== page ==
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Buildmark, and a little extra help for NHBC

18 March 19

Why the recently implemented Insurance Distribution Directive affects property sales with Buildmark cover, and what solicitors and developers can do to assist the NHBC to comply

by Mike Johnston

The Insurance Distribution Directive (the “IDD”) came into force on 1 October 2018. For many people, whether in the housebuilding sector or not, this particular piece of legislation probably hasn’t grabbed their attention. However, given the wide scope of its application it does have the potential to affect developers and other key people involved in the sales process.

One of the aims of the IDD was to focus on ensuring that customers were better informed about insurance products in order to minimise the risk of customers purchasing cover that does not meet their needs. In practice, the most significant change to the regime was to require that insurance providers, or intermediaries, supplied their customers with all of the necessary information prior to the cover being put in place.

These requirements don’t seem like they should have any effect on the housebuilding sector, until it becomes clear that section 1 cover under NHBC’s Buildmark cover is essentially deposit protection insurance. Buildmark cover therefore falls within the scope of the IDD, as NHBC is acting as a regulated insurer. NHBC is now under an obligation to ensure that purchasers receive the details of their warranty and insurance policy prior to conclusion of missives.

The nature of Buildmark cover (and the various parties involved) gives NHBC a difficult task when it comes to compliance with the IDD, and it needs assistance from developers and solicitors to help it comply. There are two ways in which developers and solicitors can contribute to NHBC’s efforts to comply.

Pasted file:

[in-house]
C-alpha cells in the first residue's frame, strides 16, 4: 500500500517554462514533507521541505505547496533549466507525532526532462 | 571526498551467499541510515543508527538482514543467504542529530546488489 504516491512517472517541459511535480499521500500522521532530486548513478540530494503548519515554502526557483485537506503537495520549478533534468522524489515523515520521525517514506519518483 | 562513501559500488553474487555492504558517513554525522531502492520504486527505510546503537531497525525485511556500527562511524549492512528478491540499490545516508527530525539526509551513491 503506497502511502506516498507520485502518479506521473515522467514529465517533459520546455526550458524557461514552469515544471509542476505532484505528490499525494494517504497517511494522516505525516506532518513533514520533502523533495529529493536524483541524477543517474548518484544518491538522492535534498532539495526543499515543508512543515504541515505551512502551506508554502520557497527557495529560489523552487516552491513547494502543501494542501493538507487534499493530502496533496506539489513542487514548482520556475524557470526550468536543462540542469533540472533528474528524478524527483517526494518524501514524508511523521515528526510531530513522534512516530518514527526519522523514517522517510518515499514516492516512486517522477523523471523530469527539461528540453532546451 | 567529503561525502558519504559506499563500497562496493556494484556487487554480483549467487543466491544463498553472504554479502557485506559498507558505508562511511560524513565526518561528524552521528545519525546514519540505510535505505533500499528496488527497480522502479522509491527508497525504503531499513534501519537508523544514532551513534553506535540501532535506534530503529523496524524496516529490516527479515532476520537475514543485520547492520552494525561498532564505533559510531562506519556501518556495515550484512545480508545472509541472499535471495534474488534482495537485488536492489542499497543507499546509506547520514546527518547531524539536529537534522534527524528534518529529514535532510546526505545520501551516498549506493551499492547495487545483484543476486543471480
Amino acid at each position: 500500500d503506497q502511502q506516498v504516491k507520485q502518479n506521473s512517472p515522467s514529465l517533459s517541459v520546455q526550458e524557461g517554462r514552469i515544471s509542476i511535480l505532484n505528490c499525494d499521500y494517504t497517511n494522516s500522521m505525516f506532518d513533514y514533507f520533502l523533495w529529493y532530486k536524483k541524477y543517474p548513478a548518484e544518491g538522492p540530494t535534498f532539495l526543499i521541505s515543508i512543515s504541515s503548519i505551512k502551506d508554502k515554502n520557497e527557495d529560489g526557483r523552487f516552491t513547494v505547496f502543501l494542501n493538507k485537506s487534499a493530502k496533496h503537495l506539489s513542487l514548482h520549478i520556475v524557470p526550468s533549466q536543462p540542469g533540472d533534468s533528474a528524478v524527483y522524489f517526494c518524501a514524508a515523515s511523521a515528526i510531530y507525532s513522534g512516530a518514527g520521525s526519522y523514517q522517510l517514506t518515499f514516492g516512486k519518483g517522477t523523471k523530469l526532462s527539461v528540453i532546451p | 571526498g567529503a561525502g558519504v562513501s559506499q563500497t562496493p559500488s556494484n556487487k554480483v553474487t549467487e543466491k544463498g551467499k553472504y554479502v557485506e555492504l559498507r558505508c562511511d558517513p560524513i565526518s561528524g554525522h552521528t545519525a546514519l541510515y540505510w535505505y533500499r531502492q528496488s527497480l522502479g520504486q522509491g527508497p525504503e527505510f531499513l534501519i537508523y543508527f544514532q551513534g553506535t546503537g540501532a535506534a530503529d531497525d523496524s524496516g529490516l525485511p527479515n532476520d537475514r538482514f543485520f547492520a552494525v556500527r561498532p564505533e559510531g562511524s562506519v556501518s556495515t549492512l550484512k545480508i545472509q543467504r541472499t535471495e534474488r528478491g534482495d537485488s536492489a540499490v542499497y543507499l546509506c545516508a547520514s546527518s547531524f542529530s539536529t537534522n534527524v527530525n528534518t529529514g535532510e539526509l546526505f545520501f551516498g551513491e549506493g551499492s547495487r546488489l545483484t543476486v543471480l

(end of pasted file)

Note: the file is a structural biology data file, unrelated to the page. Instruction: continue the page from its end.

(1) For developers, NHBC have two methods to allow the information they need to be sent to them after a reservation has been taken:

(a) for developers with a smaller volume of reservations, the NHBC portal can be used to enter information on a plot by plot basis;

(b) for developers with a higher volume of reservations, the NHBC portal is unlikely to be an efficient method of providing information. NHBC will therefore allow a bulk upload of details which would allow a developer to extract information they already hold and send it on to NHBC on a regular basis.

(2) Solicitors can also help to ensure that the information is provided before conclusion:

(a) for developers’ solicitors, they can try to ensure that the policy numbers and activation codes are requested in time to allow these to be included in the titles packs (or to be sent out with the offer);

(b) for purchasers’ solicitors, they should ensure that they register their client’s details on the NHBC conveyancing portal as soon as received, which will allow NHBC to issue documentation prior to conclusion.

At the moment, NHBC is only asking for assistance – there is no suggestion that failing to provide the necessary information will result in any sort of enforcement action. However, if in the future NHBC finds that the current approach is not resulting in compliance with the IDD, it may seek to include the requirement for provision of information within the NHBC rules.

Mike Johnston is an associate in the Housebuilding team at Burness Paull LLP
 

 

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